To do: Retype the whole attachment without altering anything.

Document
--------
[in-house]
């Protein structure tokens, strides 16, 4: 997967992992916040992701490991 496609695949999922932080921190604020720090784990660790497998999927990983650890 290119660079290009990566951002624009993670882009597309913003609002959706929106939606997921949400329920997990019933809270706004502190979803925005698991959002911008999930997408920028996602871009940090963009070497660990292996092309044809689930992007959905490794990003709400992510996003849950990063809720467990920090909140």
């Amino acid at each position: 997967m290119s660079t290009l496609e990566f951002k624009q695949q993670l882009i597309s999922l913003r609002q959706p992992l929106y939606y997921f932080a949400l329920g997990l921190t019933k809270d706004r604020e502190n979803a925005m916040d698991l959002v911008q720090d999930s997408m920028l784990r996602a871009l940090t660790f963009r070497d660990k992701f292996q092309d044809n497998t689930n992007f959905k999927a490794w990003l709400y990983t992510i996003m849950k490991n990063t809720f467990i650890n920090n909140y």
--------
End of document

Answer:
[in-house]
């Protein structure tokens, strides 16, 4: 997967992992916040992701490991 496609695949999922932080921190604020720090784990660790497998999927990983650890 290119660079290009990566951002624009993670882009597309913003609002959706929106939606997921949400329920997990019933809270706004502190979803925005698991959002911008999930997408920028996602871009940090963009070497660990292996092309044809689930992007959905490794990003709400992510996003849950990063809720467990920090909140």
């Amino acid at each position: 997967m290119s660079t290009l496609e990566f951002k624009q695949q993670l882009i597309s999922l913003r609002q959706p992992l929106y939606y997921f932080a949400l329920g997990l921190t019933k809270d706004r604020e502190n979803a925005m916040d698991l959002v911008q720090d999930s997408m920028l784990r996602a871009l940090t660790f963009r070497d660990k992701f292996q092309d044809n497998t689930n992007f959905k999927a490794w990003l709400y990983t992510i996003m849950k490991n990063t809720f467990i650890n920090n909140y």